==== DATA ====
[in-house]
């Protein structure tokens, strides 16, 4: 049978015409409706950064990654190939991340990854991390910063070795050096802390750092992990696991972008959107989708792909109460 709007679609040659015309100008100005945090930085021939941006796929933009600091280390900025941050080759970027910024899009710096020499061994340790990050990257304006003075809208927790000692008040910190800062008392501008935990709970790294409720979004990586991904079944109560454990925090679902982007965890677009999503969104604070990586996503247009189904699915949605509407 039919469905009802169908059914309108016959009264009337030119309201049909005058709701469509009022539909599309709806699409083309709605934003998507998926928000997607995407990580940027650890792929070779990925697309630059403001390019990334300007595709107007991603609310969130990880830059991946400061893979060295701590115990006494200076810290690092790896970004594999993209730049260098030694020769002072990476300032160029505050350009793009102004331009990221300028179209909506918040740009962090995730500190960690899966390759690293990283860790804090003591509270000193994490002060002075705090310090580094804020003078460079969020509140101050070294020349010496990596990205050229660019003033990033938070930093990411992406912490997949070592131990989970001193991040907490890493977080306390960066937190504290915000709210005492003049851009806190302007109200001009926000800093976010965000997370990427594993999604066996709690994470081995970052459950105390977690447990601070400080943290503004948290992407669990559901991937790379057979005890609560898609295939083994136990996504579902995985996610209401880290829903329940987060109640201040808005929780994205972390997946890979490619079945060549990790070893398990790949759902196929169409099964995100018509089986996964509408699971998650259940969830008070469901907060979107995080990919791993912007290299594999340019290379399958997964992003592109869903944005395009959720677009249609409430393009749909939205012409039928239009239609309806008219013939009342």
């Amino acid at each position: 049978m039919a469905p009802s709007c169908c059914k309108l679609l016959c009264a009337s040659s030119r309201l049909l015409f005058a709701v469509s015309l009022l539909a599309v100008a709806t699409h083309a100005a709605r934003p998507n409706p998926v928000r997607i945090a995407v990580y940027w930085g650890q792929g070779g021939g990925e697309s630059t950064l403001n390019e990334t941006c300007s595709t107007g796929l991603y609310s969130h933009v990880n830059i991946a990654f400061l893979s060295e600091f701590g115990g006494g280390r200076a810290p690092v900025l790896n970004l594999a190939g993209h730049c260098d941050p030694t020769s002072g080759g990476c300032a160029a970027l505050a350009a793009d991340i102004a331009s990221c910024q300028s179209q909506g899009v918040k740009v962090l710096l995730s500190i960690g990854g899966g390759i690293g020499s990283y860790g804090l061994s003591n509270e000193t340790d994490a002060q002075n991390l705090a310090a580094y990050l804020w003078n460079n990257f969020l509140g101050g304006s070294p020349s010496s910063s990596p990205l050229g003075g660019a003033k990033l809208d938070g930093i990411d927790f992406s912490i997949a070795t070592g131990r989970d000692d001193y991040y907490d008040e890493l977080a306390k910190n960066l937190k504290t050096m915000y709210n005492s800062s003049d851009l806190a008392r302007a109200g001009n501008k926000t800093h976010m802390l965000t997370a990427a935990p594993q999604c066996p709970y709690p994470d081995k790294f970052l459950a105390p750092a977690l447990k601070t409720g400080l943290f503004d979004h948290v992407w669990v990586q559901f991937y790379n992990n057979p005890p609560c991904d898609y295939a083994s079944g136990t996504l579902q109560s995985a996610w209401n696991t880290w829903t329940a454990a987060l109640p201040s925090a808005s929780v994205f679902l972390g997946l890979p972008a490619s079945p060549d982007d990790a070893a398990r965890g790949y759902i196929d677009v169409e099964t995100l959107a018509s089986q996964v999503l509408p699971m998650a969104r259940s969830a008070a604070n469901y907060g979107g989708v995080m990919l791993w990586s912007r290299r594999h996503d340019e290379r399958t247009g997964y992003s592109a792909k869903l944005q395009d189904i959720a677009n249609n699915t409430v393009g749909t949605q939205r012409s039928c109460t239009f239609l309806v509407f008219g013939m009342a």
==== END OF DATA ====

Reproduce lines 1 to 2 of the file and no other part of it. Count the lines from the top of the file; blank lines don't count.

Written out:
[in-house]
């Protein structure tokens, strides 16, 4: 049978015409409706950064990654190939991340990854991390910063070795050096802390750092992990696991972008959107989708792909109460 709007679609040659015309100008100005945090930085021939941006796929933009600091280390900025941050080759970027910024899009710096020499061994340790990050990257304006003075809208927790000692008040910190800062008392501008935990709970790294409720979004990586991904079944109560454990925090679902982007965890677009999503969104604070990586996503247009189904699915949605509407 039919469905009802169908059914309108016959009264009337030119309201049909005058709701469509009022539909599309709806699409083309709605934003998507998926928000997607995407990580940027650890792929070779990925697309630059403001390019990334300007595709107007991603609310969130990880830059991946400061893979060295701590115990006494200076810290690092790896970004594999993209730049260098030694020769002072990476300032160029505050350009793009102004331009990221300028179209909506918040740009962090995730500190960690899966390759690293990283860790804090003591509270000193994490002060002075705090310090580094804020003078460079969020509140101050070294020349010496990596990205050229660019003033990033938070930093990411992406912490997949070592131990989970001193991040907490890493977080306390960066937190504290915000709210005492003049851009806190302007109200001009926000800093976010965000997370990427594993999604066996709690994470081995970052459950105390977690447990601070400080943290503004948290992407669990559901991937790379057979005890609560898609295939083994136990996504579902995985996610209401880290829903329940987060109640201040808005929780994205972390997946890979490619079945060549990790070893398990790949759902196929169409099964995100018509089986996964509408699971998650259940969830008070469901907060979107995080990919791993912007290299594999340019290379399958997964992003592109869903944005395009959720677009249609409430393009749909939205012409039928239009239609309806008219013939009342």